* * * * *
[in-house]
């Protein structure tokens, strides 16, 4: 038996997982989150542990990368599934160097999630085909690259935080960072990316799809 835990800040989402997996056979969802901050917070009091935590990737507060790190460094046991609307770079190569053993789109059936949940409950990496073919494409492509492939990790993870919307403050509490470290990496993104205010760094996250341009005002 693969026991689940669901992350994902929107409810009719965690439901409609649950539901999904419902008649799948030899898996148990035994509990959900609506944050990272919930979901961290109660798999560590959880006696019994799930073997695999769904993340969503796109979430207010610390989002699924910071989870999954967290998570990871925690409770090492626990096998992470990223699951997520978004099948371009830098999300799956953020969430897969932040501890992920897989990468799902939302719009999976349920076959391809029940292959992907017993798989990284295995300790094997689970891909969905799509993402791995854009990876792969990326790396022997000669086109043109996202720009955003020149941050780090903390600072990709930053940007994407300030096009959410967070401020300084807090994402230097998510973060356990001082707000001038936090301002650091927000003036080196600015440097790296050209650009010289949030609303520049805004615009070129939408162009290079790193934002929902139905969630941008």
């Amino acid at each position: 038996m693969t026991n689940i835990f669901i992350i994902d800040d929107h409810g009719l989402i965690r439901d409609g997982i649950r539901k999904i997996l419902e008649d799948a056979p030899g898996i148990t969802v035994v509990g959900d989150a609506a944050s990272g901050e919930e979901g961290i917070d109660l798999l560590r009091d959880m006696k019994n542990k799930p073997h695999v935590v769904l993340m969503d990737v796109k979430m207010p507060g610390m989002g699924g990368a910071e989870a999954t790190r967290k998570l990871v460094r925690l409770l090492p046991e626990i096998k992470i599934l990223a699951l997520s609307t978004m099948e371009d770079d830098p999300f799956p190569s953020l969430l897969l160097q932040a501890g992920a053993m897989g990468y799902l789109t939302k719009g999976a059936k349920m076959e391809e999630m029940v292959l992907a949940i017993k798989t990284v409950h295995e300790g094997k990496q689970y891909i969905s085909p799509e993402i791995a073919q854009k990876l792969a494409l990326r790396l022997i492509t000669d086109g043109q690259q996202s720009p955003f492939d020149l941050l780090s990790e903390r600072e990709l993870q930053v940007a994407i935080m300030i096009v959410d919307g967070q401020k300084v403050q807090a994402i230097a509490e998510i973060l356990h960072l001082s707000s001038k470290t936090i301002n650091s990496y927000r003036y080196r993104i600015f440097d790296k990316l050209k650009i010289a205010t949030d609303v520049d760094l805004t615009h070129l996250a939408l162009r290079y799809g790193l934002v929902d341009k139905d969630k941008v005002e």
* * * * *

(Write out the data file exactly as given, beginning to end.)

[in-house]
């Protein structure tokens, strides 16, 4: 038996997982989150542990990368599934160097999630085909690259935080960072990316799809 835990800040989402997996056979969802901050917070009091935590990737507060790190460094046991609307770079190569053993789109059936949940409950990496073919494409492509492939990790993870919307403050509490470290990496993104205010760094996250341009005002 693969026991689940669901992350994902929107409810009719965690439901409609649950539901999904419902008649799948030899898996148990035994509990959900609506944050990272919930979901961290109660798999560590959880006696019994799930073997695999769904993340969503796109979430207010610390989002699924910071989870999954967290998570990871925690409770090492626990096998992470990223699951997520978004099948371009830098999300799956953020969430897969932040501890992920897989990468799902939302719009999976349920076959391809029940292959992907017993798989990284295995300790094997689970891909969905799509993402791995854009990876792969990326790396022997000669086109043109996202720009955003020149941050780090903390600072990709930053940007994407300030096009959410967070401020300084807090994402230097998510973060356990001082707000001038936090301002650091927000003036080196600015440097790296050209650009010289949030609303520049805004615009070129939408162009290079790193934002929902139905969630941008």
């Amino acid at each position: 038996m693969t026991n689940i835990f669901i992350i994902d800040d929107h409810g009719l989402i965690r439901d409609g997982i649950r539901k999904i997996l419902e008649d799948a056979p030899g898996i148990t969802v035994v509990g959900d989150a609506a944050s990272g901050e919930e979901g961290i917070d109660l798999l560590r009091d959880m006696k019994n542990k799930p073997h695999v935590v769904l993340m969503d990737v796109k979430m207010p507060g610390m989002g699924g990368a910071e989870a999954t790190r967290k998570l990871v460094r925690l409770l090492p046991e626990i096998k992470i599934l990223a699951l997520s609307t978004m099948e371009d770079d830098p999300f799956p190569s953020l969430l897969l160097q932040a501890g992920a053993m897989g990468y799902l789109t939302k719009g999976a059936k349920m076959e391809e999630m029940v292959l992907a949940i017993k798989t990284v409950h295995e300790g094997k990496q689970y891909i969905s085909p799509e993402i791995a073919q854009k990876l792969a494409l990326r790396l022997i492509t000669d086109g043109q690259q996202s720009p955003f492939d020149l941050l780090s990790e903390r600072e990709l993870q930053v940007a994407i935080m300030i096009v959410d919307g967070q401020k300084v403050q807090a994402i230097a509490e998510i973060l356990h960072l001082s707000s001038k470290t936090i301002n650091s990496y927000r003036y080196r993104i600015f440097d790296k990316l050209k650009i010289a205010t949030d609303v520049d760094l805004t615009h070129l996250a939408l162009r290079y799809g790193l934002v929902d341009k139905d969630k941008v005002e």